Edison physical therapists remind you how important it is to stay properly hydrated during exercise in all temperatures

March can be a strange month in New Jersey. Though winter occasionally tries to make a few final statements with snow and frigid temperatures, these days can often be interspersed with some spring-like temperatures that can dip into the 70s.

This March is no different, and the alternating temperatures might find you exercising both indoors and outdoors until the weather patterns eventually even out. One of the difficulties some people experience when exercising in warm weather followed by colder weather—or sometimes even the other way around—is being sure to stay hydrated. This is why our Edison physical therapists would like to remind you that proper hydration is essential during all forms of exercise, regardless of the temperature.

Water is vital to our health and ability to function. Every cell, tissue and organ relies on water, and it makes up about 60% of our body weight—though the concentration of water in other organs (e.g. the brain and lungs) is even higher. Water is essential for many of the body’s most important biological tasks, such as maintaining temperature, removing wastes and lubricating joints. Keeping the body hydrated also helps the heart more easily pump blood through blood vessels to the muscles, and in turn, helps the muscles work more efficiently.

On the flip side, not being hydrated can throw many parts of the body out of whack. When it comes to exercise, dehydrated muscles become deprived of electrolytes that are necessary for them to function. This can impair both muscle strength and control, and may also lead to cramps, all of which can be dangerous and have a negative effect on your performance.

When you exercise in warmer weather, it’s usually easier to be aware of hydration because you sweat more and get thirsty quicker. Lots of sweat—the body’s natural cooling mechanism—means you are losing more water, and this water needs to get replenished to prevent dehydration. But proper hydration is just as important in the cold.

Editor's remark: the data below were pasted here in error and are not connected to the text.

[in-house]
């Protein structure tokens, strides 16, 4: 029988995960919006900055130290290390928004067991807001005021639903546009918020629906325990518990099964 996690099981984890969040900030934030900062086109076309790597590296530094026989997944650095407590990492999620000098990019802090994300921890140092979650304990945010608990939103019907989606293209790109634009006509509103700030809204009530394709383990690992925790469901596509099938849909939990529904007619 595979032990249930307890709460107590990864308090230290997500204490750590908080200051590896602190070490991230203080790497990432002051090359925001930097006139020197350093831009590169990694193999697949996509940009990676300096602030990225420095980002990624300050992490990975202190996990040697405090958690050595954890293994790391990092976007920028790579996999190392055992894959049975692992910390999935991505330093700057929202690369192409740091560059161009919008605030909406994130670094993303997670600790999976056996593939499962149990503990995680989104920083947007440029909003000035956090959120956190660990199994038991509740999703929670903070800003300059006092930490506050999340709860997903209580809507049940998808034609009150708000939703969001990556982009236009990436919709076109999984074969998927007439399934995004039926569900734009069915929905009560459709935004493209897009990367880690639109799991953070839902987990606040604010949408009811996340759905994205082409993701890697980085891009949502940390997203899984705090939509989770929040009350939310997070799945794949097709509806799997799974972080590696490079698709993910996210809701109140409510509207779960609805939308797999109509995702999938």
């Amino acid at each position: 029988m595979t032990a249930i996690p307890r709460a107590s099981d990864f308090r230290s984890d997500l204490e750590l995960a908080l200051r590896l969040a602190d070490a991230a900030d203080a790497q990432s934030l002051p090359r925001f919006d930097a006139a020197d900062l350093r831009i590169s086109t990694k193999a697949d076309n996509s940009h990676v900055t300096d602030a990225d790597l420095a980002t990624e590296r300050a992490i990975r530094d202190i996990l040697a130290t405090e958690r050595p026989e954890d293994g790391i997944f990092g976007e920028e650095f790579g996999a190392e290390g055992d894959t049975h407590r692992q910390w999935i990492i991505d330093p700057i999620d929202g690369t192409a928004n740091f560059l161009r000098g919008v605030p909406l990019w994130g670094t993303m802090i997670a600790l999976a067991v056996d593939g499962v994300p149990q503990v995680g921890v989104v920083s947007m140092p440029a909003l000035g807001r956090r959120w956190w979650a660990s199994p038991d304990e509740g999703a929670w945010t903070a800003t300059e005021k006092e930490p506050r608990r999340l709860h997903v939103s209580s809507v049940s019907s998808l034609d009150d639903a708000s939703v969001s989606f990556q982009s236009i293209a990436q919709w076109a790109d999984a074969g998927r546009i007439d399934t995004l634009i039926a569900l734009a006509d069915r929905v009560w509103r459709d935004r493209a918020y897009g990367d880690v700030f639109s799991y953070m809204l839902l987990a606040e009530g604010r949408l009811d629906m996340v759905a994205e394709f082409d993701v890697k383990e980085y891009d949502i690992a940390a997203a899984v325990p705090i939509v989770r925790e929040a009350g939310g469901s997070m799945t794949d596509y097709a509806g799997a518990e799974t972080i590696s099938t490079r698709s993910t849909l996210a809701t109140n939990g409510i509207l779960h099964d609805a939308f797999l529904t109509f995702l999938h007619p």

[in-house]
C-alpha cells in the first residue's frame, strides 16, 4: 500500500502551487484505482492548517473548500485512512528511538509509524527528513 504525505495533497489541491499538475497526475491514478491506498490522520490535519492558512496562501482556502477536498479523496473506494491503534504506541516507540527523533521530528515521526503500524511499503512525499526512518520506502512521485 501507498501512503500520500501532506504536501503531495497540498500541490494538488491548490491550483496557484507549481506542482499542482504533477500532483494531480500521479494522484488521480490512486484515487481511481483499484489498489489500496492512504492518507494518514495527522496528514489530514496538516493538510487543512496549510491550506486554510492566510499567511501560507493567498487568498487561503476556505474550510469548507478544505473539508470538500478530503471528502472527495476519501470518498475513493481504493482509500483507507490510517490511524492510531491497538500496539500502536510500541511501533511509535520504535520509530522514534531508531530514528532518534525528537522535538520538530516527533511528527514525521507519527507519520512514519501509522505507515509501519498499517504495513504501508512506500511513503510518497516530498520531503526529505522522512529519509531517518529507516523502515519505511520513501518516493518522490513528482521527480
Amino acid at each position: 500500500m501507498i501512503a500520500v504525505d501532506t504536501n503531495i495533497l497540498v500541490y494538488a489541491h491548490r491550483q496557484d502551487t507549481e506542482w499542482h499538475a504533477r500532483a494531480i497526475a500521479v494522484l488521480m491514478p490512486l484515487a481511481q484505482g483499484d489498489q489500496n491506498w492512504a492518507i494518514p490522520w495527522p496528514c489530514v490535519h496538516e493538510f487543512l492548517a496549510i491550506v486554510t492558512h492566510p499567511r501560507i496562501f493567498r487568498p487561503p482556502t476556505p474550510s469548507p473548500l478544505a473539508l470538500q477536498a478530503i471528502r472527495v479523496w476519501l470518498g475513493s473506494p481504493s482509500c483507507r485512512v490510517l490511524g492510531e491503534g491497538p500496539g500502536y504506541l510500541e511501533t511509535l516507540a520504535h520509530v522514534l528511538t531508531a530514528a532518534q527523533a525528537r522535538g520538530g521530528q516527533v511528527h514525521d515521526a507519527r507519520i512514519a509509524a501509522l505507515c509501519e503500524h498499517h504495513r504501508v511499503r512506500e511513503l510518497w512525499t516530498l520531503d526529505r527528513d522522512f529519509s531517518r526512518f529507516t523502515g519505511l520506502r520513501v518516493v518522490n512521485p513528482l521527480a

In cold weather, the body doesn’t get as hot, sweat evaporates more rapidly and the body’s thirst response is diminished by up to 40%, even when we’re dehydrated. As a result, you may be fooled into thinking that you’re properly hydrated, even when your body requires more water to function properly.

The most important way to prevent dehydration when exercising is by not waiting until you’re thirsty or notice symptoms—such as little or no urine, dry mouth, confusion, nausea, headaches, fatigue—to start drinking water. You should stay well hydrated before, during and after your workout, regardless of the temperature, and here are some tips to help along the way:

  • The exact amount you need to drink depends on your body weight, body temperature, type of exercise and weather conditions, but as a general guideline, drink several glasses of water spaced throughout the day; you are usually well-hydrated if your urine is very light yellow or clear
  • Water is the best option, but if you’re exercising at a high intensity for longer than one hour, a sports drink with electrolytes may also be necessary
  • Drink cool rather than very cold water, which your body will absorb better
  • Avoid drinks with caffeine, as it’s a diuretic and will make you lose more fluids
  • Get in the habit of drinking lots of water throughout the day

Dehydration can impair your performance and lead to additional complications if it’s severe, but just being aware and hydrating properly can easily prevent it. We encourage you to get and stay active as we make our way through March, but we urge you to be smart about hydration while doing so. For any additional guidance on starting an exercise program or adjusting your workout, our Edison physical therapists can help. Contact Arrow Physical Therapy & Rehabilitation in Somerville, Woodbridge, Union and Edison at 732-494-0895 for more information or to schedule an appointment.


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